“I tend to be very full-on at everything I do,” he says. “I’m at work all day, and at night I can’t stop thinking about it. I don’t get much time for music now, but I have a little studio in my garden and often sneak out for a couple of hours at night.
“My wife Lisa and I have two lovely girls, 10-year-old Amy and Beth, who is seven. The studio is a distraction, a place where I can switch off a couple of times a week from work, kids and family. And I do have a couple of pieces of music going out soon on a friend’s record label.”
Seasons is now very much a family business. Lisa, who is a book-keeper, does the accounts, and although John is semi-retired, he continues to look after the fruit and veg buying side. Robin’s mother also steps in occasionally to help in the shop when it is short-staffed.
For Robin, Seasons is a lifestyle choice, and everyone who works there shares his passion for biodiversity and offering customers the very best quality and ethically-sourced items.
“We stock over 5,000 products, working with many like-minded producers who also believe passionately in quality products that don’t cost the earth,” he explains.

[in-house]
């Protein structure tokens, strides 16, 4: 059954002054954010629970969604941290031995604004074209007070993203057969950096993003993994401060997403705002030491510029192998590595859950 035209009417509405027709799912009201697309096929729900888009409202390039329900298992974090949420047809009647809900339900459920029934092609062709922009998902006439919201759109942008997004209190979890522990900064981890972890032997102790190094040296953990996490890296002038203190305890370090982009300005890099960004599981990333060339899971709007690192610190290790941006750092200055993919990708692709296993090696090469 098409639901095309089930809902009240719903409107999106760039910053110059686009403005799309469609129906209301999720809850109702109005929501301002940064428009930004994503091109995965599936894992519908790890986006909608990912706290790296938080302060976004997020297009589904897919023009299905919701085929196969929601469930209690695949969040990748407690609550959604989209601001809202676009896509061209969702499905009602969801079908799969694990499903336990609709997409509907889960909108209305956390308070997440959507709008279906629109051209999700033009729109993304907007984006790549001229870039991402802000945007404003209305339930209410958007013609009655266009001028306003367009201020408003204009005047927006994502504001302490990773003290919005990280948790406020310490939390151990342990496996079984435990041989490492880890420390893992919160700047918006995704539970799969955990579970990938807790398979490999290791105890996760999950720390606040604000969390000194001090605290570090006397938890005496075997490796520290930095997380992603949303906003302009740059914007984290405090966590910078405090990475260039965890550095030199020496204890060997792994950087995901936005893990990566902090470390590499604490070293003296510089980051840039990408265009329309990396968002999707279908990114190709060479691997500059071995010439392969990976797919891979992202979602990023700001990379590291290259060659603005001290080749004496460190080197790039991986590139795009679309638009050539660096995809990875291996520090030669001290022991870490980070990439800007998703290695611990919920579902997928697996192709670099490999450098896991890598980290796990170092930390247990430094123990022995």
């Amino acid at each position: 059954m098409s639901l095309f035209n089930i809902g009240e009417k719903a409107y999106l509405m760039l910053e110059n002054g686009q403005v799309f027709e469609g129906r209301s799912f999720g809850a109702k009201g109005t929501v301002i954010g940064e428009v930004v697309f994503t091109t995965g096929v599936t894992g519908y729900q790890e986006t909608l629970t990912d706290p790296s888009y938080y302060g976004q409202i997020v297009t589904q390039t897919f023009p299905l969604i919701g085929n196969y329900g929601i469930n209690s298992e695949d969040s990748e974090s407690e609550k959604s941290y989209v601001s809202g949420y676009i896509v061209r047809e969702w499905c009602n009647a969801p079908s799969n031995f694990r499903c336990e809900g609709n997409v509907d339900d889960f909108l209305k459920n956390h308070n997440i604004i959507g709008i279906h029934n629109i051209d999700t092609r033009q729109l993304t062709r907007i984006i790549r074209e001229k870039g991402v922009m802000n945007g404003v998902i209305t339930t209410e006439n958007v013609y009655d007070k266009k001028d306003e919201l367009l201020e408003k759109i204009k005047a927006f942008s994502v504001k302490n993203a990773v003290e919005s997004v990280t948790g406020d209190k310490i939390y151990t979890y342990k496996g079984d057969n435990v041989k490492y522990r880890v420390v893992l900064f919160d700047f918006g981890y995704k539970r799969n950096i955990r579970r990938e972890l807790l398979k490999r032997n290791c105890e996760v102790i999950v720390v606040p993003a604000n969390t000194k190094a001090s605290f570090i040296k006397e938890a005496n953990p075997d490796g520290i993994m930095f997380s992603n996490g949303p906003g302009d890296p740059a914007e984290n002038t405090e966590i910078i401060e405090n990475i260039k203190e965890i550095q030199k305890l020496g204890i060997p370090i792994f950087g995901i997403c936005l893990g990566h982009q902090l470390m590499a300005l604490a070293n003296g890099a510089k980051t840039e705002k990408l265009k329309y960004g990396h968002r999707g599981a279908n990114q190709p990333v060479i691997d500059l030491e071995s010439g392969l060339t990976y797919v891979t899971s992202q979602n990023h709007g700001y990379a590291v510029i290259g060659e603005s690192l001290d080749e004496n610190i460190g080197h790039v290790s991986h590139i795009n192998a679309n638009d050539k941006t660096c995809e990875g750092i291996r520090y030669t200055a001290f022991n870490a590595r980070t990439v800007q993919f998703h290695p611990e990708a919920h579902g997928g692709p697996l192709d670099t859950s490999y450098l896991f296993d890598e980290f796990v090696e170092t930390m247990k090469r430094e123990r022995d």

“I am passionate about organic and believe it is essential that we push it, raise awareness. We can’t keep on killing the soil biodiversity by putting so many chemicals into it. This ties into all kind of different things in life, so we also believe in using ethical banks, insurance providers, phone companies – we like to stick with people who are doing the right thing.
“I appreciate that it can be difficult for people to go completely organic, but we tell customers that they don’t have to be exclusively organic, that every little change does help. Because I’ve always worked in the food industry, I like to pass on my knowledge on how to use various foods, suggesting recipes for them.”
As Robin says on the Seasons’ website, ‘Why not make a pact to replace just one of your everyday products each month with an organic one instead. Be kinder to yourself, your wildlife, and create an overall healthier planet.’
The Seasons shop in Forest Row has a very warm and friendly environment, a relaxed place where Robin and his staff are always happy to talk, give advice or give people the help they need, making it a social hub of the community. As well as being a magnet for vegetarians and vegans, it attracts a diverse clientele who want to enjoy healthy food.
Now the business is taking the next step, by setting up shop in Lewes, due to open on September 20.
“It’s a really exciting time as I’ve wanted to have a shop in Lewes for the past couple of years,” Robin says. “Our new premises are a lovely old former hardware shop on Cliffe High Street, and although it’s going to be very modern inside, we’re keeping all the beautiful woodwork outside.
“We know the demand is there, people in Lewes want it, and the feedback has been positive. When our carpenter has been working on the exterior, sometimes up to ten people a day have been stopping to talk to him and wanting to know more about what we do.” •